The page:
The Google Pixel 2 and Pixel 2 XL smartphones were very warmly welcomed by reviewers, testers and users alike when launched earlier this month. However, after only a brief period of usage with these new phones, various niggles have started to appear. Annoying problems highlighted, and now responded to officially by Google, concern dull colour reproduction, OLED screen burn-in, and a high pitched sound and extraneous clicking sounds (links via Engadget).
At the weekend Google issued a statement that it was investigating the OLED screen burn issues that users have reported with the Pixel 2 and Pixel 2 XL smartphones. A few hours ago it published an update providing some reassurance, which may or may not be satisfactory to end users. In a nutshell, Google isn’t denying the burn-in issues, it only asserts that “its decay characteristics are similar to OLED panels used in comparable products,” and therefore it isn’t a ‘fault’.
Google has some plans to ease the burn-in issues, which it calls “differential aging”. First of all a software update will combat the likelihood of premature burn-in by adding a quicker fade-out for navigation bar buttons and reduce the Pixel 2’s maximum brightness slightly.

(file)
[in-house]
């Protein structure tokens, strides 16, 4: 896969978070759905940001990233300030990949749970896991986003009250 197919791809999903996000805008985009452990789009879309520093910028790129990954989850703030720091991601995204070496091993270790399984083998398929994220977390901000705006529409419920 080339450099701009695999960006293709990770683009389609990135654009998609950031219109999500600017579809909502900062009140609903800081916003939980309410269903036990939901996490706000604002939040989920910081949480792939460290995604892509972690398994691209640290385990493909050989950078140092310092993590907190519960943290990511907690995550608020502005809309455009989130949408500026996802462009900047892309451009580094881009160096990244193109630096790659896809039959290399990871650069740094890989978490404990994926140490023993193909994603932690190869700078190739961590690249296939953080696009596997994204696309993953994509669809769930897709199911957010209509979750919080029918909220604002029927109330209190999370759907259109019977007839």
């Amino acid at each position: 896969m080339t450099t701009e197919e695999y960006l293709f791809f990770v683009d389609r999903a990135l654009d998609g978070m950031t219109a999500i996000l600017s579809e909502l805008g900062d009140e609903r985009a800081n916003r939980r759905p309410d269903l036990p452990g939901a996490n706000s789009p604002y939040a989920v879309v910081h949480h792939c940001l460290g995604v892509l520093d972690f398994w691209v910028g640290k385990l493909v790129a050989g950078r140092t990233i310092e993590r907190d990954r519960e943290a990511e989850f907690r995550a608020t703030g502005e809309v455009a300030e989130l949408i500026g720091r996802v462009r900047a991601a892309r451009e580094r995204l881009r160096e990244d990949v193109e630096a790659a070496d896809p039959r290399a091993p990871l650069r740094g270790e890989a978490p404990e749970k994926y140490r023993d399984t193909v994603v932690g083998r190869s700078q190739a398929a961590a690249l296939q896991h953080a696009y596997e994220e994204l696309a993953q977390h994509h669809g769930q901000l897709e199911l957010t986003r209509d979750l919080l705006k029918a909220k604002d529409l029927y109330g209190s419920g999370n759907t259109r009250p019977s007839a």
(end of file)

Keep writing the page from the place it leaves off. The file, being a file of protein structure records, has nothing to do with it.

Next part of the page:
Addressing the wishy-washy colour accusations Google will be implementing a new mode with more saturated colours. Again this will be delivered as a software update in the next few weeks.
If you have audio problems with your Pixel 2, manifested by high-frequency sound and faint clicking / ticking sounds there is a part-remedy that can be done now. To eliminate the clicking turning off NFC has been found to work. All sound issues should be fixed in another update in the coming weeks.
The weight of the above niggles together might be worrying and put people off the new Google Pixel 2 devices. To show faith in the reliability of the new phones Google has decided “every Pixel 2 and Pixel 2 XL will now come with a 2-year warranty worldwide”. That is intended to give users peace of mind, even if Google insists your burned-in screen is ‘normal’.